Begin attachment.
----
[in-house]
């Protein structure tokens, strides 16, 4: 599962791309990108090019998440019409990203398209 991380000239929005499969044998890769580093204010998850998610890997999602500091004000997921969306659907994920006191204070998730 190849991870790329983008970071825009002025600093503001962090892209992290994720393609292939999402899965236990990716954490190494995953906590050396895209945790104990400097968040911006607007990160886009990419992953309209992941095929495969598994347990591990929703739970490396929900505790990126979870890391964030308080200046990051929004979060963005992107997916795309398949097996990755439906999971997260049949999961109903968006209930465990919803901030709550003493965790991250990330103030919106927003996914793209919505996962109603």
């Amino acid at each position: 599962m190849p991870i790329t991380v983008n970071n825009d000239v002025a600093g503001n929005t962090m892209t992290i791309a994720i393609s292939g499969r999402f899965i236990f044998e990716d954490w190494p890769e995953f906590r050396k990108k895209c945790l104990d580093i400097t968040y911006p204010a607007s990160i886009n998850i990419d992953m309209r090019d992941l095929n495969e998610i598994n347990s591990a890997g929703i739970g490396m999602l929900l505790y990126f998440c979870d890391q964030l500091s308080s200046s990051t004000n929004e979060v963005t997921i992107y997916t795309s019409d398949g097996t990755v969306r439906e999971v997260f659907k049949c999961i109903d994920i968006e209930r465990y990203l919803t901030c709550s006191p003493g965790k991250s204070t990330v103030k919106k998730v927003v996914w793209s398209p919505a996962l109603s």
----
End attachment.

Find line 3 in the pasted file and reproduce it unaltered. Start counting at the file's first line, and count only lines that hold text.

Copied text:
């Amino acid at each position: 599962m190849p991870i790329t991380v983008n970071n825009d000239v002025a600093g503001n929005t962090m892209t992290i791309a994720i393609s292939g499969r999402f899965i236990f044998e990716d954490w190494p890769e995953f906590r050396k990108k895209c945790l104990d580093i400097t968040y911006p204010a607007s990160i886009n998850i990419d992953m309209r090019d992941l095929n495969e998610i598994n347990s591990a890997g929703i739970g490396m999602l929900l505790y990126f998440c979870d890391q964030l500091s308080s200046s990051t004000n929004e979060v963005t997921i992107y997916t795309s019409d398949g097996t990755v969306r439906e999971v997260f659907k049949c999961i109903d994920i968006e209930r465990y990203l919803t901030c709550s006191p003493g965790k991250s204070t990330v103030k919106k998730v927003v996914w793209s398209p919505a996962l109603s």